The link among asthma and sleep-related breathing disorder (SRBD) is bidirectional due to common risk contributors that, finally, induce airway inflammation (7, 8). SRBD in children with asthma may lead to difficult-to-control asthma. A recent study showed that SRBD is a robust risk factor for not-well-controlled asthma; through multivariate logistic regression analysis, the researchers have shown that the coexistence of SRBD and tonsillar hypertrophy were independent risk factors for not-well-controlled asthma after adjusting for other established factors to asthma control (9).
AR and SRBD in children are firmly related, and each medical condition can be detrimental to the other. Thusly, clinicians should be alert to the possibility of AR in patients with SRBD and vice versa. AR may influence sleep by several mechanisms. Nasal congestion due to the nasal mucosa allergic inflammatory procedure promotes increased airway resistance and may lead to oral breathing pattern, sleep fragmentation and excessive fatigue (10). Furthermore, inflammatory mediators of the allergic process could affect straightly the central nervous system by changing sleep circadian rhythm (10). It has been currently noticed, that the existence of AR in children with sleep disorders decreases Rapid Eye Movement (REM) sleep duration (11). In a recent study of children with moderate-to-severe persistent AR, even when submitted to treatment, demonstrated a higher prevalence of sleep disorders than the control group, principally night-time breathing disorders, daytime sleepiness, and parasomnias (12). In another, multicenter study, accomplished in various Latin-American centers, it was revealed that children with asthma and/or AR had a higher prevalence of sleep disorders in comparison to healthy controls (13).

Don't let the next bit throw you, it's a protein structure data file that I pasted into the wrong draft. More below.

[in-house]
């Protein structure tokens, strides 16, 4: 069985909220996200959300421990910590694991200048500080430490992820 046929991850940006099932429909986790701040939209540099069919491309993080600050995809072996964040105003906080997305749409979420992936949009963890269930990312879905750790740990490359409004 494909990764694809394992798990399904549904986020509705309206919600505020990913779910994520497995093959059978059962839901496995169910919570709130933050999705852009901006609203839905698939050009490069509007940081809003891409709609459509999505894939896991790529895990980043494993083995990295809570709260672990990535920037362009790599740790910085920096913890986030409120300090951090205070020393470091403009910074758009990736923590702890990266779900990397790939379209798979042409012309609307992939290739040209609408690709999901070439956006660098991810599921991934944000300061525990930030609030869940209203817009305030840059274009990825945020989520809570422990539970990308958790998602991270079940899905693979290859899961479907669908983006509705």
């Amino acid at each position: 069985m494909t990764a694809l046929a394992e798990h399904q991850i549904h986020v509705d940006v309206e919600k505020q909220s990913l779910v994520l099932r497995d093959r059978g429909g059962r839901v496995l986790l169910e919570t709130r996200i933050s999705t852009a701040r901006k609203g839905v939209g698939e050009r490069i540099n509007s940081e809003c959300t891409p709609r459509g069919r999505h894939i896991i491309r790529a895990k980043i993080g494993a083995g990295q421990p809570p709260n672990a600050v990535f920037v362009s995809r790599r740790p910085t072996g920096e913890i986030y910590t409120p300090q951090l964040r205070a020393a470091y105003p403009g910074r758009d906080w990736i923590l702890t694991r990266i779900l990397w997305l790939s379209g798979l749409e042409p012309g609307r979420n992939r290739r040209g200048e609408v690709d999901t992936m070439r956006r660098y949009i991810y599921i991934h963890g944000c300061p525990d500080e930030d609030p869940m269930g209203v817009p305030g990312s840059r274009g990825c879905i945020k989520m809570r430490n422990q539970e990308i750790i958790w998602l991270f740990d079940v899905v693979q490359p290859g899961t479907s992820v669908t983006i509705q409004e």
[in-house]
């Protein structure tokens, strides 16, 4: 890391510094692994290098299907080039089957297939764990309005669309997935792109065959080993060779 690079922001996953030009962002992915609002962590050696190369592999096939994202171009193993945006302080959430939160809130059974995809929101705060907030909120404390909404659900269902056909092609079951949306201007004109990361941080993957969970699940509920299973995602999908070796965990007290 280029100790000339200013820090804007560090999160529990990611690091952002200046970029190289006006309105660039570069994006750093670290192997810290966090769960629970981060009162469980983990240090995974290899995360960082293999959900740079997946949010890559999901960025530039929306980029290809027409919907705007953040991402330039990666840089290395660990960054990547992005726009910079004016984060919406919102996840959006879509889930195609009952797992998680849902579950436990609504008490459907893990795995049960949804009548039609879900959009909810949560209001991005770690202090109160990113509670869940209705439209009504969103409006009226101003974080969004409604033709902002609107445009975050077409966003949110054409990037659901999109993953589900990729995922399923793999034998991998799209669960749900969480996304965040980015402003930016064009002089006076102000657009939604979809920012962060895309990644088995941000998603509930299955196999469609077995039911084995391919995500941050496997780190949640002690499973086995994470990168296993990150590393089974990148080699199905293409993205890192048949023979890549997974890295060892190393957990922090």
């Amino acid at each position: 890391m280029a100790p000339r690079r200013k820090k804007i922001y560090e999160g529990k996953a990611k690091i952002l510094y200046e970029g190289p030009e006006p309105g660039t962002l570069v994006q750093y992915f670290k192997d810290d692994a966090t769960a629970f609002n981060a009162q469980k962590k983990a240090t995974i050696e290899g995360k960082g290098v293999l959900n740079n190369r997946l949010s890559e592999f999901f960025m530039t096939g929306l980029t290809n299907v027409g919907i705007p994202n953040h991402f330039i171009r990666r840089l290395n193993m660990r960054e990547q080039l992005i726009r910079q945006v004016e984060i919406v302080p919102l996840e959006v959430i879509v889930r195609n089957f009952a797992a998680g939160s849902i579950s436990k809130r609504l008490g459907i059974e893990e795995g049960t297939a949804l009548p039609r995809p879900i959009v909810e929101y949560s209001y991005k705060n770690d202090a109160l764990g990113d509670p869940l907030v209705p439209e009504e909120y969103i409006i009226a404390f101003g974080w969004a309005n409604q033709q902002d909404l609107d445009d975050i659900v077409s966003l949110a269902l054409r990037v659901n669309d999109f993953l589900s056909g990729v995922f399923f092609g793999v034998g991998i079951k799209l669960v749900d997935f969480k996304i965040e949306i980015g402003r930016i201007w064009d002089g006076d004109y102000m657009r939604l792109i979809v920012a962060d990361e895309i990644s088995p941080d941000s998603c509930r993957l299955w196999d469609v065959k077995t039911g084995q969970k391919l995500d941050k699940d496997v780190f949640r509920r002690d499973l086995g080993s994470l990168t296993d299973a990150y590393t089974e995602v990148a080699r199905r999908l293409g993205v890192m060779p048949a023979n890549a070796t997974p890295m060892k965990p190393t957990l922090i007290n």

Current asthma guidelines strongly emphasizes the importance of disease control assessment tools; yet, the monitoring of asthma control represents a major bottleneck for primary care physicians due to its multidimensional nature (14). Regarding children's, the childhood Asthma Control Test (c-ACT) is in alignment with asthma guidelines and represents one of the most extensively validated prognostic modality tools (15). FeNO is an important parameter of asthma management since many specialists have been using treatments applied in accordance to inflammatory markers, such as FeNO (16, 17). A recent meta-analysis suggests that using FeNO to guide treatment decisions may result in a lower rate of exacerbations, however it has trivial clinical advantage and the authors concluded that guideline-based asthma management and diagnosis constitute the optimal option (18).